983 F.2d 631 (5th Cir. 1993), 91-7006, Burlington Northern R. Co. v. Office of Inspector General, R.R. Retirement Bd.
|Citation:||983 F.2d 631|
|Party Name:||BURLINGTON NORTHERN RAILROAD CO., Plaintiff-Appellee, v. OFFICE OF INSPECTOR GENERAL, RAILROAD RETIREMENT BOARD, Attorney General of the United States, and the United States of America, Defendants-Appellants.|
|Case Date:||February 16, 1993|
|Court:||United States Courts of Appeals, Court of Appeals for the Fifth Circuit|
John C. Hoyle, Atty., Barbara C. Biddle, Asst. Director, Appellate Staff, U.S. Dept. of Justice, Washington, DC, Marvin Collins, U.S. Atty., Stuart M. Gerson, Asst. Atty. Gen., U.S. Dept. of Justice, Ft. Worth, TX, for defendants-appellants.
Thomas J. Knapp, Burlington Northern R. Co., Ft. Worth, TX, Richard K. Willard, David A. Price, Steptoe & Johnson, Washington, DC, for plaintiff-appellee.
William L. Latham, Robert L. Ginsburg, McDonald, Sanders, Ginsburg, Newkirk, Gibson & Webb, Ft. Worth, TX, for amicus-Association of American Railroads.
Appeal from the United States District Court for the Northern District of Texas.
Before VAN GRAAFEILAND, [*] KING, and EMILIO M. GARZA, Circuit Judges.
KING, Circuit Judge:
This appeal concerns the enforceability of a subpoena duces tecum issued by the Inspector General of the Railroad Retirement Board to Burlington Northern Railroad Company. The district court refused to summarily enforce the subpoena, concluding that the Inspector General issued it in aid of an ultra vires regulatory compliance audit. Because (i) the district court did not clearly err in determining that the Inspector General in fact issued the subpoena in aid of a regularly scheduled, tax compliance audit, and (ii) the Inspector General lacks statutory authority to conduct such tax compliance audits, we affirm the district court's decision denying summary enforcement of the subpoena.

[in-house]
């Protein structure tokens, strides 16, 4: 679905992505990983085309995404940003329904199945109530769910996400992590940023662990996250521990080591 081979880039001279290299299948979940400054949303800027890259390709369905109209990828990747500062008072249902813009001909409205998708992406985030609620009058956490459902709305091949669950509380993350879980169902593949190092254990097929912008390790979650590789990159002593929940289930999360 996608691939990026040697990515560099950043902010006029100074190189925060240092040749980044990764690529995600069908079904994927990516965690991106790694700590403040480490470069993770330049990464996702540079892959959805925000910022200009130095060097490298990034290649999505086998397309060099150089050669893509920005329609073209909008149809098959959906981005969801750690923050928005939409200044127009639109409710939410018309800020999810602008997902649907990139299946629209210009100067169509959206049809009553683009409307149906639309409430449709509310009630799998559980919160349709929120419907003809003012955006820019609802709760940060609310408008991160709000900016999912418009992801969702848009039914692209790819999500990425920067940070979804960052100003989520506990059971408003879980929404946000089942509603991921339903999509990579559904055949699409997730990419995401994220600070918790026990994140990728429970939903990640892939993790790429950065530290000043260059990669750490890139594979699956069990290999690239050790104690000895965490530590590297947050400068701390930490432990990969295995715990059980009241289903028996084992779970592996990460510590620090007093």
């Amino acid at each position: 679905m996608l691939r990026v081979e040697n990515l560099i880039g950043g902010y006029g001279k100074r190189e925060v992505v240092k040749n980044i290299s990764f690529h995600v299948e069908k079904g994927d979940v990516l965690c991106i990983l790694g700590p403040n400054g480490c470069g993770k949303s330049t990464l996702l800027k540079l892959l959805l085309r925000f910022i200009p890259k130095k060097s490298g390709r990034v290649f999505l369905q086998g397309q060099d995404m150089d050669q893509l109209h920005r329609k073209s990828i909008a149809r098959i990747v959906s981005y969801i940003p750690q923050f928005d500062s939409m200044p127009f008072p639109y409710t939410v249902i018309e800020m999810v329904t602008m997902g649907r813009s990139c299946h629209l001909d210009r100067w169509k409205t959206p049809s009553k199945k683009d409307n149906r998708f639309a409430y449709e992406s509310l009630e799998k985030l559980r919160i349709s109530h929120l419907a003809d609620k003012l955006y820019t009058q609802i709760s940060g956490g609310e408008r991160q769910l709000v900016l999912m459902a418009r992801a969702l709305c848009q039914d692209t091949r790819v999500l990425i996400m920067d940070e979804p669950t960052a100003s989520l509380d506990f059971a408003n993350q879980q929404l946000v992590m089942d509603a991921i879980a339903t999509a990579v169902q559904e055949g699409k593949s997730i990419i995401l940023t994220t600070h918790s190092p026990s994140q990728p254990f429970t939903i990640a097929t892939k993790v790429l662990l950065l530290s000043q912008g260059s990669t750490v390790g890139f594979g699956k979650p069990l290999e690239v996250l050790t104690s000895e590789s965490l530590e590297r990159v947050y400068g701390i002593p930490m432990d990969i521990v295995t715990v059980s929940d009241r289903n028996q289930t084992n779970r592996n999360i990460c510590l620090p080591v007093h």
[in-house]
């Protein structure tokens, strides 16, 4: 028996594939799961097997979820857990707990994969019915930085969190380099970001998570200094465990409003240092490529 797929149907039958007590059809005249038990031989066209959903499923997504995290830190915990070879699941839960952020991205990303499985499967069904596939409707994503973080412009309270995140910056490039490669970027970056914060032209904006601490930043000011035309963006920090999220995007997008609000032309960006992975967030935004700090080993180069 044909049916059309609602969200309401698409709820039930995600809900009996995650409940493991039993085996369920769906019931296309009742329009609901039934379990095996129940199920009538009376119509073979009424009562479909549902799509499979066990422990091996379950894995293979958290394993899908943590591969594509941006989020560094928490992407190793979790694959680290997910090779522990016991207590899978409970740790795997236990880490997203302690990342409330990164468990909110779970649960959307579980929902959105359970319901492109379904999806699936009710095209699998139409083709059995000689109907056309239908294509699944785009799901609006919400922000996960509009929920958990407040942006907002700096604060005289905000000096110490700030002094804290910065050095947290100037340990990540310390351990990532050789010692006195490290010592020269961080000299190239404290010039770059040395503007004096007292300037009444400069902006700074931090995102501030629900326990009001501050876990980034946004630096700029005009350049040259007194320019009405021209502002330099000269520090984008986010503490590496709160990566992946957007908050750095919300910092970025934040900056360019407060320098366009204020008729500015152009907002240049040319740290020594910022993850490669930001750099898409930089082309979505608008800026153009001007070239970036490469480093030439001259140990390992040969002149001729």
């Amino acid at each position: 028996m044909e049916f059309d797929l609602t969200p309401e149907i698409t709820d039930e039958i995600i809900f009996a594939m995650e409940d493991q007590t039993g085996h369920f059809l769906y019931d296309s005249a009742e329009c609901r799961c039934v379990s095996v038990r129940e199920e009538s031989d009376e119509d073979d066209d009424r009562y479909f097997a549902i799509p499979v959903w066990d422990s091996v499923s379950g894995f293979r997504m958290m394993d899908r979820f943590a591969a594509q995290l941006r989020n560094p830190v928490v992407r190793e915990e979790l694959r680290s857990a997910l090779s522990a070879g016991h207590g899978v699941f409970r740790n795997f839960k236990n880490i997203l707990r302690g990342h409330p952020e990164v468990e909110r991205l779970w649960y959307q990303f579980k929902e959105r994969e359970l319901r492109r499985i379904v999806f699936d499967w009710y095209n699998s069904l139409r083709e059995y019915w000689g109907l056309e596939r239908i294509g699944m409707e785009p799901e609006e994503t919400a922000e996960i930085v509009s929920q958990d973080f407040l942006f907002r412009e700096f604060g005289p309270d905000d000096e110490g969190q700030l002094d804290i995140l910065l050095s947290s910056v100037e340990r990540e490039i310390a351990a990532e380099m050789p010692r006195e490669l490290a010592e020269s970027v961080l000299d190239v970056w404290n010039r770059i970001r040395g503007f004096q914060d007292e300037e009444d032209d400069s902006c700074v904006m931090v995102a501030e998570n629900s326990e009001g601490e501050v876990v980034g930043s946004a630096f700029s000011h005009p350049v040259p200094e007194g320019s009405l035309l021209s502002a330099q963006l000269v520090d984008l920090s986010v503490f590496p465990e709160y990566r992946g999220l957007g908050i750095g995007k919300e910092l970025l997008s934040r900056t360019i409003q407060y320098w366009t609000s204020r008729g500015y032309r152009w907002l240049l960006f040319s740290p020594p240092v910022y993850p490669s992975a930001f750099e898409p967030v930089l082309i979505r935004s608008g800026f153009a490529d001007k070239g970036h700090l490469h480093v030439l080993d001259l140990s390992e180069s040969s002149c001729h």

The Administrative Structure: The Functions of the Railroad Retirement Board and the Office of Inspector General
Before describing the events surrounding the Inspector General's decision to issue a subpoena to Burlington Northern, we outline the administrative functions of the Railroad Retirement Board (RRB) and the Office of Inspector General (OIG). An understanding of their administrative functions is important to the disposition of this appeal because of the potential for their functions to overlap. That is, under the existing administrative structure, the Inspector General, in attempting to perform his statutory oversight duties, could effectively assume the RRB's tax enforcement duties.
1. The Railroad Retirement Board's Mission
The RRB is responsible, under separate federal statutes, for distributing two types of benefits. First, the RRB administers retirement and survivor benefits to railroad workers and their families pursuant to the Railroad Retirement Act, 45 U.S.C. § 231, et seq. These retirement-survivor benefits are paid from the Railroad Retirement Account, which is in turn funded by taxes paid by railroad employers under the Railroad Retirement Tax Act, 26 U.S.C. § 3201, et seq. Second, the RRB administers unemployment and sickness benefits to railroad workers under the Railroad Unemployment Insurance Act, 45 U.S.C. § 351, et seq. The unemployment-sickness benefits are paid from the Railroad Unemployment Insurance Account, an account which, again, is funded by taxes collected from railroad employers. The taxes that railroad employers must pay under the Railroad Retirement Tax Act and the Railroad Unemployment Insurance Act are calculated, in part, on the basis of creditable compensation the railroad pays to its employees.